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Cancer Treat Rev. 2009 Feb;35(1):57-68. doi: 10.1016/j.ctrv.2008.09.005. Epub 2008 Nov 11.

New therapeutic aspects of flavones: the anticancer properties of Scutellaria and its main active constituents Wogonin, Baicalein and Baicalin.

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  • 1Tumor Immunology Program D030, German Cancer Research Center (DKFZ), Im Neuenheimer Feld 280, 69120 Heidelberg, Germany. m.li-weber@dkfz-heidelberg.de

Abstract

Traditional Chinese medicines have been recently recognized as a new source of anticancer drugs and new chemotherapy adjuvant to enhance the efficacy of chemotherapy and to ameliorate the side effects of cancer chemotherapies however their healing mechanisms are still largely unknown. Scutellaria baicalensis is one of the most popular and multi-purpose herb used in China traditionally for treatment of inflammation, hypertension, cardiovascular diseases, and bacterial and viral infections. Accumulating evidence demonstrate that Scutellaria also possesses potent anticancer activities. The bioactive components of Scutellaria have been confirmed to be flavones. The major constituents of Scutellaria baicalensis are Wogonin, Baicalein and Baicalin. These phytochemicals are not only cytostatic but also cytotoxic to various human tumor cell lines in vitro and inhibit tumor growth in vivo. Most importantly, they show almost no or minor toxicity to normal epithelial and normal peripheral blood and myeloid cells. The antitumor functions of these flavones are largely due to their abilities to scavenge oxidative radicals, to attenuate NF-kappaB activity, to inhibit several genes important for regulation of the cell cycle, to suppress COX-2 gene expression and to prevent viral infections. The tumor-selectivity of Wogonin has recently been demonstrated to be due to its ability to differentially modulate the oxidation-reduction status of malignant vs. normal lymphocytic cells and to preferentially induce phospholipase C gamma 1, a key enzyme involved in Ca(2+) signaling, through H(2)O(2) signaling in malignant lymphocytes. This review is aimed to summarize the research results obtained since the last 20 years and to highlight the recently discovered molecular mechanisms.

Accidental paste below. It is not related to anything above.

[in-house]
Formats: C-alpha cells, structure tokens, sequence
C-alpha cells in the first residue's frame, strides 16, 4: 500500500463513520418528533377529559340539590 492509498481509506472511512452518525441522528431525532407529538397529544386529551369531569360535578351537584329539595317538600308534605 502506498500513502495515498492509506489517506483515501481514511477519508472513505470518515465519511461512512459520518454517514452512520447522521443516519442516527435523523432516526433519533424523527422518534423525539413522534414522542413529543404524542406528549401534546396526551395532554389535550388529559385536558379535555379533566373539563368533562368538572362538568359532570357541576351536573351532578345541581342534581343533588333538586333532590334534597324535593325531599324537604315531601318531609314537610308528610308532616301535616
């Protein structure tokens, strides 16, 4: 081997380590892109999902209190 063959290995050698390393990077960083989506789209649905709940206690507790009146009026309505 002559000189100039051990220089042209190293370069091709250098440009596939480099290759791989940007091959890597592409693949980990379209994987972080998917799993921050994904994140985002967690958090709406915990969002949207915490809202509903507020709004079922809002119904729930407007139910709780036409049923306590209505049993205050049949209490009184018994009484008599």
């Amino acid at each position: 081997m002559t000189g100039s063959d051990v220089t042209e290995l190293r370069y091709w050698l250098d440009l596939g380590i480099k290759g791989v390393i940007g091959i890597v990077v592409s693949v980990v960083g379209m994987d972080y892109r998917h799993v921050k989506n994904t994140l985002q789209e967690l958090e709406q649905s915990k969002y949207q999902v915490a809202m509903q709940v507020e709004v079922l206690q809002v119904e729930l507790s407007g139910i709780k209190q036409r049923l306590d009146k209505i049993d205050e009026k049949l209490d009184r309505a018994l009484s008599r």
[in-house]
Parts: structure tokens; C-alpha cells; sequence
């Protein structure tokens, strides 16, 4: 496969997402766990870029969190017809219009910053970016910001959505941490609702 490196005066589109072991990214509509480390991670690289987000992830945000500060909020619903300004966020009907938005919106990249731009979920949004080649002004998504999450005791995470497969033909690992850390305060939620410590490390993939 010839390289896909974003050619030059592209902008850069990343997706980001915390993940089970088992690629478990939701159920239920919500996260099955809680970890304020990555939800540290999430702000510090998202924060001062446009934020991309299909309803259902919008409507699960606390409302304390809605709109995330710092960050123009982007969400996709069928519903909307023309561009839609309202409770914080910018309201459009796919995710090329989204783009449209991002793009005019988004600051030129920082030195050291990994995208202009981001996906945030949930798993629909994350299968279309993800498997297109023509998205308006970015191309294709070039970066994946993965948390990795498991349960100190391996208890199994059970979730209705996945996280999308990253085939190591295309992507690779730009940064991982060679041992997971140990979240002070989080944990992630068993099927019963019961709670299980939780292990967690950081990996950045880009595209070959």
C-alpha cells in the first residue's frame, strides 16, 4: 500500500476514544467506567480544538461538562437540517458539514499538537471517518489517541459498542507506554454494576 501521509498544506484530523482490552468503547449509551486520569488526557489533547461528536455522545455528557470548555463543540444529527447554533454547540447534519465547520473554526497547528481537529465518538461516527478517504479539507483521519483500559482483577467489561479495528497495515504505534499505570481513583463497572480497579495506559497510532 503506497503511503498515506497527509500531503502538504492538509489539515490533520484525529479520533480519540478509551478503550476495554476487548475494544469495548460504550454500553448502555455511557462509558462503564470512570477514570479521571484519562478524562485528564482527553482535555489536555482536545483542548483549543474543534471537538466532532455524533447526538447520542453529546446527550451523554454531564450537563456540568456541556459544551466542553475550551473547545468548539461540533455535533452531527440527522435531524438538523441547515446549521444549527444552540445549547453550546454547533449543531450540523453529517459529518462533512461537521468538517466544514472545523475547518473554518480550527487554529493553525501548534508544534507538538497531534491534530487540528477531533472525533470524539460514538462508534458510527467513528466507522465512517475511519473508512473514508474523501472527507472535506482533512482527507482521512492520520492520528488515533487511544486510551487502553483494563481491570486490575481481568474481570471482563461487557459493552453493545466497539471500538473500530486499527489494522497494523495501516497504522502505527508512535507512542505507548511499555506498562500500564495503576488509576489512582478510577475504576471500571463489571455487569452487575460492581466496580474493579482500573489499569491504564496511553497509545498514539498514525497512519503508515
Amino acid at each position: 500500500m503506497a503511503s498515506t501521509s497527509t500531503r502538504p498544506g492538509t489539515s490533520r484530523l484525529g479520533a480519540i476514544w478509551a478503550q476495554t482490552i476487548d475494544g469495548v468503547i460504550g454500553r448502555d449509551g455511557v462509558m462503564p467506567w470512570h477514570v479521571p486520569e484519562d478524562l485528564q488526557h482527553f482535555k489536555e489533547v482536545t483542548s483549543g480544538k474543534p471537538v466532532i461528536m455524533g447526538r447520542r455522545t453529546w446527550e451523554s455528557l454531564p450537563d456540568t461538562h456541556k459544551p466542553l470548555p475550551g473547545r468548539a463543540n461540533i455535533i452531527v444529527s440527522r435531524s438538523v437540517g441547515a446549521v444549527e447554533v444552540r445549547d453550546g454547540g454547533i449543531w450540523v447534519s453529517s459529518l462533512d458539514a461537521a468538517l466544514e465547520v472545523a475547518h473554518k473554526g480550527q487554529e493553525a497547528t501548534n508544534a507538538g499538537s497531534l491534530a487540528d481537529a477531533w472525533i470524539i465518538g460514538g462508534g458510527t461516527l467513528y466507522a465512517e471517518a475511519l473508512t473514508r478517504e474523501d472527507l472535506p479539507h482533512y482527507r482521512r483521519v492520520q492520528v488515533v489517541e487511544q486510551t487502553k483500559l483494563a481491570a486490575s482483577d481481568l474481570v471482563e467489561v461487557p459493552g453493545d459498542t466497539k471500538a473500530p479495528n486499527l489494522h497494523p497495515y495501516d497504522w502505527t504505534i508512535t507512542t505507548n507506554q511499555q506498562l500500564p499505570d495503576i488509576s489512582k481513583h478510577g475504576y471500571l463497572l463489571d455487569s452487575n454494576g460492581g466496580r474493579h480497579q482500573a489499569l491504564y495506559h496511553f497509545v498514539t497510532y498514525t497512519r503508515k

PMID:
19004559
[PubMed - indexed for MEDLINE]
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